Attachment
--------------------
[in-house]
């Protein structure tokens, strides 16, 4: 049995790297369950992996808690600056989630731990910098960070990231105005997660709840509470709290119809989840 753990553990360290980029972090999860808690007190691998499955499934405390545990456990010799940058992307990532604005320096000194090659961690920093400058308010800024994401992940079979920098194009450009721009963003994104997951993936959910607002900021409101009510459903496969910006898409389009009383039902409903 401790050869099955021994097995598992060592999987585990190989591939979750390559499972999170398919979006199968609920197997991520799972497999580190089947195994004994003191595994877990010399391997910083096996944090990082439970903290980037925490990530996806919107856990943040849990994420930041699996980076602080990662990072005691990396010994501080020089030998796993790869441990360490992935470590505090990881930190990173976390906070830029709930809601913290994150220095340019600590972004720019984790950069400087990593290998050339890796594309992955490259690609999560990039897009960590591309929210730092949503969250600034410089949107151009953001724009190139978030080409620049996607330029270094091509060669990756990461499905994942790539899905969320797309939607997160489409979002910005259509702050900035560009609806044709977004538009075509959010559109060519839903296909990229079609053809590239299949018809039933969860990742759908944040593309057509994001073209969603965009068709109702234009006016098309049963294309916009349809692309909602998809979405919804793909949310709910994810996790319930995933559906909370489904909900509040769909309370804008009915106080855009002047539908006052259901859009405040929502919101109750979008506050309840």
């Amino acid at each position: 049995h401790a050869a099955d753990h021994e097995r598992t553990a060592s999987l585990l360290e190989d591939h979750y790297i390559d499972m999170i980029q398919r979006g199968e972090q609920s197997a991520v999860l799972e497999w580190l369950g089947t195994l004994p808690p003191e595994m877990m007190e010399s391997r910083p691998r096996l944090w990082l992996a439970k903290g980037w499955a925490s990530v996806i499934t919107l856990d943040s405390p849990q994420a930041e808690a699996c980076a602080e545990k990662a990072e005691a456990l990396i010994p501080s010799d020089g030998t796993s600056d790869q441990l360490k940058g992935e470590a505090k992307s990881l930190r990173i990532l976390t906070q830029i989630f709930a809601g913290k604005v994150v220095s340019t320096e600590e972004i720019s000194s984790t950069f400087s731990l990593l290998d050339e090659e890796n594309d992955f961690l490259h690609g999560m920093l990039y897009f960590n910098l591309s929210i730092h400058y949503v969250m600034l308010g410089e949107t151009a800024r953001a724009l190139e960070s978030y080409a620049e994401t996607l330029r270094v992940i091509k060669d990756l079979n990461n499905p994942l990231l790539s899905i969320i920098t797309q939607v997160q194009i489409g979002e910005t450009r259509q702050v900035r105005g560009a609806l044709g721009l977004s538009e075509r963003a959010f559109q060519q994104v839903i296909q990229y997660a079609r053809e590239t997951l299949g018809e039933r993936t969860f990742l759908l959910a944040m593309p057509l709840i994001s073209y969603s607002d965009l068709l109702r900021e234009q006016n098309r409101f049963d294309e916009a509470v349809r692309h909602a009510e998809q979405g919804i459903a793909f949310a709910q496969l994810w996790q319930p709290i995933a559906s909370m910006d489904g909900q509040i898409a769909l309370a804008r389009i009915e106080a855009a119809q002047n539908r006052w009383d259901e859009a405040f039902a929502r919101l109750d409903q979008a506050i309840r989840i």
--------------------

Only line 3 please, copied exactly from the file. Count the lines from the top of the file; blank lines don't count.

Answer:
């Amino acid at each position: 049995h401790a050869a099955d753990h021994e097995r598992t553990a060592s999987l585990l360290e190989d591939h979750y790297i390559d499972m999170i980029q398919r979006g199968e972090q609920s197997a991520v999860l799972e497999w580190l369950g089947t195994l004994p808690p003191e595994m877990m007190e010399s391997r910083p691998r096996l944090w990082l992996a439970k903290g980037w499955a925490s990530v996806i499934t919107l856990d943040s405390p849990q994420a930041e808690a699996c980076a602080e545990k990662a990072e005691a456990l990396i010994p501080s010799d020089g030998t796993s600056d790869q441990l360490k940058g992935e470590a505090k992307s990881l930190r990173i990532l976390t906070q830029i989630f709930a809601g913290k604005v994150v220095s340019t320096e600590e972004i720019s000194s984790t950069f400087s731990l990593l290998d050339e090659e890796n594309d992955f961690l490259h690609g999560m920093l990039y897009f960590n910098l591309s929210i730092h400058y949503v969250m600034l308010g410089e949107t151009a800024r953001a724009l190139e960070s978030y080409a620049e994401t996607l330029r270094v992940i091509k060669d990756l079979n990461n499905p994942l990231l790539s899905i969320i920098t797309q939607v997160q194009i489409g979002e910005t450009r259509q702050v900035r105005g560009a609806l044709g721009l977004s538009e075509r963003a959010f559109q060519q994104v839903i296909q990229y997660a079609r053809e590239t997951l299949g018809e039933r993936t969860f990742l759908l959910a944040m593309p057509l709840i994001s073209y969603s607002d965009l068709l109702r900021e234009q006016n098309r409101f049963d294309e916009a509470v349809r692309h909602a009510e998809q979405g919804i459903a793909f949310a709910q496969l994810w996790q319930p709290i995933a559906s909370m910006d489904g909900q509040i898409a769909l309370a804008r389009i009915e106080a855009a119809q002047n539908r006052w009383d259901e859009a405040f039902a929502r919101l109750d409903q979008a506050i309840r989840i």